Pricing Advice from Surface Designers from Around the World

The surface design industry is growing and new artists are entering the space from all parts of the world, so it would be a complete disservice to you if all I ever discussed was surface design from my own perspective living in the US.

It’s one of the reasons we started the monthly Designer Spotlight series, to highlight the voices of artists working around the world.

But I wondered what I could do to bring a more global approach to other aspects of the industry that I teach about, especially pricing, because there are new artists discovering surface design each year from all over the world.

Luckily surface design is such an incredibly welcoming and supportive community, so I just reached out to several veteran artists I admire from different parts of the world to ask if they’d be willing to share their perspectives with me… and they all said OF COURSE!

Which meant I jumped on a Zoom call last month with each of these four incredible women to chat about negotiating pricing and contracts, and today I wanted to share their answers to one particular question I asked all of them…

My Question: What’s one piece of pricing advice you wished you’d been told at the beginning of your career?

I know you’ll appreciate their candid answers — enjoy!

Brook Gossen - Illustrator and surface designer from Brisbane, Australia

Brook Gossen

Website | Instagram

Brook is an artist, pattern designer, and illustrator from Australia who makes colourful, feel-good designs for local and global brands including Godiva Chocolates, Greetabl, Trader Joes, Sainsbury’s and many more.

“There’s no need for one flat rate, pricing for the one design may vary depending on the intended use, duration, and size of the business you are licensing to. Don’t limit yourself by putting a roof on your rates.”

Stephanie Fizer Coleman - Licensed artist & children’s book illustrator

Stephanie Fizer Coleman

Website | Instagram

Stephanie is an illustrator and licensed artist living in the US. She’s illustrated dozens of children’s books and worked with clients like Caterpillar Books, Hallmark, HarperCollins, Mudpuppy, and Walker Books.

“At the beginning of my career, I wish I’d been more confident in negotiating for higher fees. At this point in my career, I know that there’s almost always more money in the budget and that negotiation is an expected part of the process. I’ve always said that I was a bad negotiator, but really I lacked confidence. 

Now, I appreciate that my work has value and I’m not afraid to ask for a higher fee. The worst thing that can happen is being told there isn’t any more money in the budget and in that case, I can happily say ‘no thanks’ if the fee won’t work for me. You never know unless you ask!”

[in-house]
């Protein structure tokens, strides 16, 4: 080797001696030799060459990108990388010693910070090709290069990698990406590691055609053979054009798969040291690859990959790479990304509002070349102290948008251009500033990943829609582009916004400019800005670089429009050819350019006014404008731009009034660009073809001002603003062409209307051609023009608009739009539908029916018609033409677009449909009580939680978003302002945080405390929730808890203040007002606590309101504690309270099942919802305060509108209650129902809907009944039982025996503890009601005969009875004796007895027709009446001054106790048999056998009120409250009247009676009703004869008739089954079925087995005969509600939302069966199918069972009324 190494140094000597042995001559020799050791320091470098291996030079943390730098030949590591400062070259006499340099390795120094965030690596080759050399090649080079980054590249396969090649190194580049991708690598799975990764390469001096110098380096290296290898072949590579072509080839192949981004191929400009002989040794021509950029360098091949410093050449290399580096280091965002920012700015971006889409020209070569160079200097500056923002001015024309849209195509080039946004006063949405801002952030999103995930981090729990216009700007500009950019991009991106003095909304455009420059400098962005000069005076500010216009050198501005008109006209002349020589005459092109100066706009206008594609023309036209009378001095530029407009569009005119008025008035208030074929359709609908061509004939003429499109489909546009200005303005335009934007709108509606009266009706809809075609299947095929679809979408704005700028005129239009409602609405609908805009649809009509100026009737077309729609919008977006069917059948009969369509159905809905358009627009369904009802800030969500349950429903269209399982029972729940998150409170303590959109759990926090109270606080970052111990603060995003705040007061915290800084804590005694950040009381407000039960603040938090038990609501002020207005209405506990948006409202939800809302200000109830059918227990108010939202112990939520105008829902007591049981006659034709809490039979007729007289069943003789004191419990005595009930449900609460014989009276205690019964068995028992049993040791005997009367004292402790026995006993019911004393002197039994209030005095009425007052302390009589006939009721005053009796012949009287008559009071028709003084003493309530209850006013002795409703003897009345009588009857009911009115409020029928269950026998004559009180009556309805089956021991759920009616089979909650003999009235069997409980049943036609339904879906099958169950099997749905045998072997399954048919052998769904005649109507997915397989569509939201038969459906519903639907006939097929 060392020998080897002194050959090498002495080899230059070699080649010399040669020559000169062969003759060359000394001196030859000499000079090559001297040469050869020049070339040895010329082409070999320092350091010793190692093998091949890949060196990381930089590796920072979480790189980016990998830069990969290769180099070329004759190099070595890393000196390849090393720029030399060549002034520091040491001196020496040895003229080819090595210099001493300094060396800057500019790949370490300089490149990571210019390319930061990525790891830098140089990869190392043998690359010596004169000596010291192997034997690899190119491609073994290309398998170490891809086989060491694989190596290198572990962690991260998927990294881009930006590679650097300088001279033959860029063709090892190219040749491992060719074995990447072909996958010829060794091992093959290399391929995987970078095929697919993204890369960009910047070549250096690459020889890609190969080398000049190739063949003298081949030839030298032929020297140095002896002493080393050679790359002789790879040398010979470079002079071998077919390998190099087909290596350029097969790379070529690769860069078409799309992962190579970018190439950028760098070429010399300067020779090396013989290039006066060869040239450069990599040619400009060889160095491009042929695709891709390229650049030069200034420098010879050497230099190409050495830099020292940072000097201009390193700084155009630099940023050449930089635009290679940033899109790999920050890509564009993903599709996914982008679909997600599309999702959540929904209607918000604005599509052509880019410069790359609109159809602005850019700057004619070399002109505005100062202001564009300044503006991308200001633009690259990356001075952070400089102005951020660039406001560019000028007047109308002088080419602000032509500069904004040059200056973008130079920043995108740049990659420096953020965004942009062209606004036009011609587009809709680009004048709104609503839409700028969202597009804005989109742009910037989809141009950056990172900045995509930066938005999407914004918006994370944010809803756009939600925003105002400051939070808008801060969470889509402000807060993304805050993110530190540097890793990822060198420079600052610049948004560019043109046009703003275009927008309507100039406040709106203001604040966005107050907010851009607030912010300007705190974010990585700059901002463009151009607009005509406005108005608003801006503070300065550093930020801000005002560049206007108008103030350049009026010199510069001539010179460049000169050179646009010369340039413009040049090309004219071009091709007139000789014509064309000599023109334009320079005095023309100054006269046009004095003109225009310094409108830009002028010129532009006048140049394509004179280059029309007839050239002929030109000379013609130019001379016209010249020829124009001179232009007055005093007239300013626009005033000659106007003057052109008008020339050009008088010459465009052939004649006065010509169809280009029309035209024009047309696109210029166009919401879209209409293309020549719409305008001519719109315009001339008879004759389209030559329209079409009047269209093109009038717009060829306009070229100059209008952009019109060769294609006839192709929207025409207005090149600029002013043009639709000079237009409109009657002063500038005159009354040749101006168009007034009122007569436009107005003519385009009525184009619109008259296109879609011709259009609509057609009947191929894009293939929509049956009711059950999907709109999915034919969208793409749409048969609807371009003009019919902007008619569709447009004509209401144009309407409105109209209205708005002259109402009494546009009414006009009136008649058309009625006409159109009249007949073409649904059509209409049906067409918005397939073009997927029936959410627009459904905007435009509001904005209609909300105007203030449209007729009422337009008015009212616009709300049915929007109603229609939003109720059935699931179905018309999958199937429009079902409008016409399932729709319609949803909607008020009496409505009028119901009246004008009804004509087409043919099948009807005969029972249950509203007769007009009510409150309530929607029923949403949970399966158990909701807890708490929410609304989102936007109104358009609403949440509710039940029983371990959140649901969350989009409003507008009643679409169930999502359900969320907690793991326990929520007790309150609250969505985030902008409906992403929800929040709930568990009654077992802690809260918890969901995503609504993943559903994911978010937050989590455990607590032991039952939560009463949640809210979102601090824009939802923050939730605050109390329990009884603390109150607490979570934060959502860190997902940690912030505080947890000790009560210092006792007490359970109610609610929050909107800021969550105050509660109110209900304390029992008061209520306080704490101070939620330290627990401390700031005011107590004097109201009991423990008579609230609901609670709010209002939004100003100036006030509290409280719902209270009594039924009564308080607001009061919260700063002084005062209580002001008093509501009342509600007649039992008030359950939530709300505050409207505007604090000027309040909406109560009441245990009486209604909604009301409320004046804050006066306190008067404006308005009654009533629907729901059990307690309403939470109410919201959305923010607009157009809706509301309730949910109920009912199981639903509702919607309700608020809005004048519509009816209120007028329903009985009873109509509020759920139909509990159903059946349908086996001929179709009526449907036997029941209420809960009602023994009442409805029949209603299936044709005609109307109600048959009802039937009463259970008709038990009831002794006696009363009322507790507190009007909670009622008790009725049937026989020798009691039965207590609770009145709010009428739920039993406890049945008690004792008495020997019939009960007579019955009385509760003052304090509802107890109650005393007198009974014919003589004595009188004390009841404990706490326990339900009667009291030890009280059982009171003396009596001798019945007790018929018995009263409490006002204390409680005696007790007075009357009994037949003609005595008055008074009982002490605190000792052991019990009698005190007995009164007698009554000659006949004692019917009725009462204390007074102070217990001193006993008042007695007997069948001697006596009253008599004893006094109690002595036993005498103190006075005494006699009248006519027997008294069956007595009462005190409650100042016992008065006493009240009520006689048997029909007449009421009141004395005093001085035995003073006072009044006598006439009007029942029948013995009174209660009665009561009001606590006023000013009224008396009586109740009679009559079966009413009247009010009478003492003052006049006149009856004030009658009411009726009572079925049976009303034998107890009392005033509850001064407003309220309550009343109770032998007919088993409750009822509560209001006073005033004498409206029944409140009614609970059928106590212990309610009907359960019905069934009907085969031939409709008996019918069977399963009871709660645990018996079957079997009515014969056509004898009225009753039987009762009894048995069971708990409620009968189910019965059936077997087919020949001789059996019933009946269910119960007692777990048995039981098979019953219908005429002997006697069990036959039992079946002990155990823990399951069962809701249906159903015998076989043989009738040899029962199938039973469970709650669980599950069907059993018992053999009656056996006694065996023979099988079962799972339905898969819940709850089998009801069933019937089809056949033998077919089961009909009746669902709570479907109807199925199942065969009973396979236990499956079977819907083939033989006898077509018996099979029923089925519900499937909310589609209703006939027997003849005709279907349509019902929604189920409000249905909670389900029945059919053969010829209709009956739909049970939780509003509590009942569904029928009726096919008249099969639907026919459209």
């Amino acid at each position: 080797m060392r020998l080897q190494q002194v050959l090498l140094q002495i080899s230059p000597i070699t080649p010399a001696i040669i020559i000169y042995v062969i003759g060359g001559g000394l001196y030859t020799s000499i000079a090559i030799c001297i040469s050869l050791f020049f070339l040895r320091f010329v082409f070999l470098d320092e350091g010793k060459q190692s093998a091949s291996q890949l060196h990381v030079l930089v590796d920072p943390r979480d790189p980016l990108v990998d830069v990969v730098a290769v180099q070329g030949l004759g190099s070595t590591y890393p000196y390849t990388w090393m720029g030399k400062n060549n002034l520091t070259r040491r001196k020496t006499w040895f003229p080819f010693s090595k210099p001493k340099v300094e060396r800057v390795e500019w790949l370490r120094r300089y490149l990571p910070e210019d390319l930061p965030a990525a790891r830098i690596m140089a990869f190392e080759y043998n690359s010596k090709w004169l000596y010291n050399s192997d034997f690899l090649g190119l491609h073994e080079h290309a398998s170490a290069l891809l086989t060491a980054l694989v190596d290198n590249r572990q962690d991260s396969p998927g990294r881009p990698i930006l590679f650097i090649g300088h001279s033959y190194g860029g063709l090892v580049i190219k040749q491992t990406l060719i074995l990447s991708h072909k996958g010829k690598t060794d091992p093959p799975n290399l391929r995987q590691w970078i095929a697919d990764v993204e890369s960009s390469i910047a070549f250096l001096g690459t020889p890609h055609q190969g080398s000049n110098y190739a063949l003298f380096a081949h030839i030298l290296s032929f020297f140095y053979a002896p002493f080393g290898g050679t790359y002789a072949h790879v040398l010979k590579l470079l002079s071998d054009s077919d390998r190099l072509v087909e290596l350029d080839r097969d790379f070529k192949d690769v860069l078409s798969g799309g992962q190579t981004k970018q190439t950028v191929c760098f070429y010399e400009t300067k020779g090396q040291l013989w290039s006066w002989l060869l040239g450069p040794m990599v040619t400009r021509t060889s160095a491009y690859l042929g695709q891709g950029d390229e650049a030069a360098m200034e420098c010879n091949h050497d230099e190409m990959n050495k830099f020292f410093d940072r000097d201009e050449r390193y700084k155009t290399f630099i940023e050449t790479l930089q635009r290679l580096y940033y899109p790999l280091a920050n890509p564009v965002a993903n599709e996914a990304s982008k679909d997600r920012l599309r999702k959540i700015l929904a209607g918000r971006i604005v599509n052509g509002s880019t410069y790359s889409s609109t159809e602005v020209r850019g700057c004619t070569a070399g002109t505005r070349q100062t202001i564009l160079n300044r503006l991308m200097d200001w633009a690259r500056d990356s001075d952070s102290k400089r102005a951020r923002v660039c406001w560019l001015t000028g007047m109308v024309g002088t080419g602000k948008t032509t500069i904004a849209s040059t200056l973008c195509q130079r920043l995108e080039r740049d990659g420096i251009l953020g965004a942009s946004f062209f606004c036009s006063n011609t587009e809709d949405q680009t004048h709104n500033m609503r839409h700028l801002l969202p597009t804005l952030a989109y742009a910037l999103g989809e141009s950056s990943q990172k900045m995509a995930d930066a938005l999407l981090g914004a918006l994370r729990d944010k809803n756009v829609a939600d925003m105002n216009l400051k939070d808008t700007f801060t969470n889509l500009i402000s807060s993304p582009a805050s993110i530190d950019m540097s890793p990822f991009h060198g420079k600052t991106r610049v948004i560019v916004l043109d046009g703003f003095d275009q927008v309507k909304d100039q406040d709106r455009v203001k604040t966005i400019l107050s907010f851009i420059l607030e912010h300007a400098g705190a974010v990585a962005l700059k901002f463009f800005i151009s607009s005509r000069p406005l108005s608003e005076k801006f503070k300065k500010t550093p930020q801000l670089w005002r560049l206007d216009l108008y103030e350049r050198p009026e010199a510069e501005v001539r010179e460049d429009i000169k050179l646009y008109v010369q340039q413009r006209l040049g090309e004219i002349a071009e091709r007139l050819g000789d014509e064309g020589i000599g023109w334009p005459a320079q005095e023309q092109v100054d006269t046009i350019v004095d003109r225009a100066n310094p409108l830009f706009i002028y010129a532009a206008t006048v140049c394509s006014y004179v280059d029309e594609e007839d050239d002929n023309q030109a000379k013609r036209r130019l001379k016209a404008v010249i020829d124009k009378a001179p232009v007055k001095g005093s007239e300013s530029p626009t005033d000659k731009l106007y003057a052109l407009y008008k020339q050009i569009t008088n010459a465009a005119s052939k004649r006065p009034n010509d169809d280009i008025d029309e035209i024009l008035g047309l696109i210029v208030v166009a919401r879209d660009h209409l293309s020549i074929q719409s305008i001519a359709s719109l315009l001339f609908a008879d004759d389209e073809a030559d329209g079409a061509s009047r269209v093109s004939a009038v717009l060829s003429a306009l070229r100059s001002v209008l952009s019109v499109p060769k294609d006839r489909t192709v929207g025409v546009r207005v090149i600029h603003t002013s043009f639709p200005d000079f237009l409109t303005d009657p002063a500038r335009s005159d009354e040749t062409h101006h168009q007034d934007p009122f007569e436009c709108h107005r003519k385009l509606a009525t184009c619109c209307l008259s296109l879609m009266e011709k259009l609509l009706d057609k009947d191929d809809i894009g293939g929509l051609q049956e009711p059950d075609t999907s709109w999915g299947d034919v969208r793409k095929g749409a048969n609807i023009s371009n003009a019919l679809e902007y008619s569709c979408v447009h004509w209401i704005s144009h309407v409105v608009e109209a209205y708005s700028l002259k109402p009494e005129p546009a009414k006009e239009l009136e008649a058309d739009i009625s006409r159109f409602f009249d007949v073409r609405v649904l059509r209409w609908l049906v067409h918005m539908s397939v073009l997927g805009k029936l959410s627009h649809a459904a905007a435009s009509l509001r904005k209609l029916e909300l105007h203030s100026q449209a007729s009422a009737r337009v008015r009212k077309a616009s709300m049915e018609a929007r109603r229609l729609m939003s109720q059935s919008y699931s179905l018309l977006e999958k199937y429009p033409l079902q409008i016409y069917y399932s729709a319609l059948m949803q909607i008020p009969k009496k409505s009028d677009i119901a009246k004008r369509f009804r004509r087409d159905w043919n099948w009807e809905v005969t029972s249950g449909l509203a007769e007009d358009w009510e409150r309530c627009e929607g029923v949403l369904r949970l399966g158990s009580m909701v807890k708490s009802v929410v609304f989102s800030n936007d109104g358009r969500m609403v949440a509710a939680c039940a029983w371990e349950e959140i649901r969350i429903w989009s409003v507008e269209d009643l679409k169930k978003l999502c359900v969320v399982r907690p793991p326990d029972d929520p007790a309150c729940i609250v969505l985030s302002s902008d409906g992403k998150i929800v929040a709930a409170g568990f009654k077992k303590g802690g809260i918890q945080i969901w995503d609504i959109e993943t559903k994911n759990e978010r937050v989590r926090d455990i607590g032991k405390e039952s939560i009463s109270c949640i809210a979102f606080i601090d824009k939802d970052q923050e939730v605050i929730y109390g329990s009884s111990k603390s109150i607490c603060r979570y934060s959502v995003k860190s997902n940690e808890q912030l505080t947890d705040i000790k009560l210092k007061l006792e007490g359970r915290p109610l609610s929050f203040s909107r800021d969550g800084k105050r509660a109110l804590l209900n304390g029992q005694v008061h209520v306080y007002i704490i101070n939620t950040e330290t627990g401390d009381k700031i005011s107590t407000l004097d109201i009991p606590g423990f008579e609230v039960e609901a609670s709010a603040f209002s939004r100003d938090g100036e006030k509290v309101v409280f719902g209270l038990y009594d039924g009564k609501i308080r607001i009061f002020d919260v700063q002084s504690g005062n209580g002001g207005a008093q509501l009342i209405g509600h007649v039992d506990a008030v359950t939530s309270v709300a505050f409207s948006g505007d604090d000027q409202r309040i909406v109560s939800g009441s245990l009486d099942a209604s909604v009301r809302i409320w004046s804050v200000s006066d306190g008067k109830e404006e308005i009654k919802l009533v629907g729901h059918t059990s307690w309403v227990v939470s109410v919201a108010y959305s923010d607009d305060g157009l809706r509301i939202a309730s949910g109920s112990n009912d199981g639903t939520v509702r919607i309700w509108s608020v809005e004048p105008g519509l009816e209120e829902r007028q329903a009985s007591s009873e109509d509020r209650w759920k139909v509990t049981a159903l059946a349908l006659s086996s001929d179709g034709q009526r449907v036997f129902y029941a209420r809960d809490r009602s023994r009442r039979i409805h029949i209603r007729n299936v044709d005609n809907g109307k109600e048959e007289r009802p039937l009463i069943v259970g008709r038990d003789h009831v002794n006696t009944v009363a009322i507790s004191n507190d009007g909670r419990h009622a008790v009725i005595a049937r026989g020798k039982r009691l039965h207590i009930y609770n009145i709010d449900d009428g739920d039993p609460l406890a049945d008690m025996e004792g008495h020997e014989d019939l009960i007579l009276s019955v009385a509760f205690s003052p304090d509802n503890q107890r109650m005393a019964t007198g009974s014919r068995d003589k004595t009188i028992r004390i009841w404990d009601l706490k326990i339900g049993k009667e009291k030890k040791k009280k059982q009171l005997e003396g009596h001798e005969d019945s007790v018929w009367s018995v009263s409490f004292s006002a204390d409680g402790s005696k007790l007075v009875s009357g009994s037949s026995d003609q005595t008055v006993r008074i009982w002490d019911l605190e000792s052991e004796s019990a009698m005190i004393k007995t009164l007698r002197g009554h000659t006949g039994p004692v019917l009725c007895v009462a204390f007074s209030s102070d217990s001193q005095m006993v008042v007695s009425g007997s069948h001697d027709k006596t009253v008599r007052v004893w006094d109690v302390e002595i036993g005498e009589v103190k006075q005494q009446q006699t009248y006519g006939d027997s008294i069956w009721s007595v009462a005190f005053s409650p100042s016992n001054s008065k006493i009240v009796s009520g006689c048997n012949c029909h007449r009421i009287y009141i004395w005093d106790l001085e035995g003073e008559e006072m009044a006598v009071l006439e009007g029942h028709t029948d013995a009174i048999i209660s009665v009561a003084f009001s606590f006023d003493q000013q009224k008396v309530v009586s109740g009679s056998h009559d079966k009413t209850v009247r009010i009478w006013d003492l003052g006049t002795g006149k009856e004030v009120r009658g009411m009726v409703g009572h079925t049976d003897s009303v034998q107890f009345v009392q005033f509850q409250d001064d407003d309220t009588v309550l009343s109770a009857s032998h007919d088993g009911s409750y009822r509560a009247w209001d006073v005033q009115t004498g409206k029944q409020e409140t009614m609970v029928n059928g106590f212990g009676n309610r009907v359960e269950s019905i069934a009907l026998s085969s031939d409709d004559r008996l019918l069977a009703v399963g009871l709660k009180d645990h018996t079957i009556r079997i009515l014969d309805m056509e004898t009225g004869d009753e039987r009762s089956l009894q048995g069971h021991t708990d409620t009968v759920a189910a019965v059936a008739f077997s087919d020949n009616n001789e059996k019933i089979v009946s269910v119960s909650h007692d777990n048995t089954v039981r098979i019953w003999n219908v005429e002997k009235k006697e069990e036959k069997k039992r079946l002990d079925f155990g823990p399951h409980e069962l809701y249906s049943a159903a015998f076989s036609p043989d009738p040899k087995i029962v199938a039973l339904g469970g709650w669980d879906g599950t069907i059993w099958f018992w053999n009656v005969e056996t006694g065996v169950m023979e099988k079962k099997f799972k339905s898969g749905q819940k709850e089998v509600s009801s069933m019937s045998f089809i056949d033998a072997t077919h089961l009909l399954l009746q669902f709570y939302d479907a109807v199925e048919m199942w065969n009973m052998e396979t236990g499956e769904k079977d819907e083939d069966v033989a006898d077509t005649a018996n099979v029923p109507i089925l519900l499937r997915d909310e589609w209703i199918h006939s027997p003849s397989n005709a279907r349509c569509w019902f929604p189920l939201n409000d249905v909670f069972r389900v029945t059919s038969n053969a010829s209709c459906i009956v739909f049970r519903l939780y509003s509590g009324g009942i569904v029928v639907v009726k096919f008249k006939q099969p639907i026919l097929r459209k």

Victoria Johnson - Uk Artist, Illustrator, Surface Designer, & Online Educator living in Italy

Victoria Johnson

Website | Instagram

An English artist & designer who now lives in Italy, Victoria has over 24 years of experience working with many leading U.K. and U.S. retailers, including Anthropologie, Papyrus, Gap, Ralph Lauren, and Hallmark.

“If you’re not happy or sure about anything, don’t be afraid to ask the client questions. It won’t make you look stupid or unprofessional and it won’t offend anyone or make you ‘lose the deal’. You need to understand and agree to every word of a deal/contract and it’s okay to make sure you do by asking for clarification.”

Zoe Wodarz - Illustrator & Surface Designer

Zoe Wodarz

Website | Instagram

Zoe is a US-based artist with over 20 years of expertise in creating bespoke commissioned and licensed surface designs working for companies such as Anthropologie, Pottery Barn Kids, Dixie, and Target.

“Your social network is your pricing safety net. Build up your contacts in the industry and with other designers as quickly as possible. When you get a new potential client you can use them for advice and industry feedback allowing you to make smart pricing decisions.”

I couldn’t agree more with their advice and want to THANK them all for taking time out of their busy schedules to chat with me. These ladies have a combined 60+ years of experience and it was truly a privilege to interview them and ask questions like:

  • Do you have a price floor for your art and if so, what is it?

  • Have you seen differences in price between US and non-US-based companies?

  • Are there “industry standard” rates in the children’s book industry?

  • What contract terms for you are non-negotiable?

And I’m excited to say that the entire conversations of all four 30+ minute interviews will be included as a special bonus inside my Artful Pricing course.

Because just like I said at the top of this post — it’s SO important to bring a varied and global perspective to the surface design industry and I aim to do just that here AND inside all my classes, to give my students and our community as holistic a viewpoint as possible.

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  1. Nina says:

    I can’t wait to listen to the whole interviews in artful pricing!

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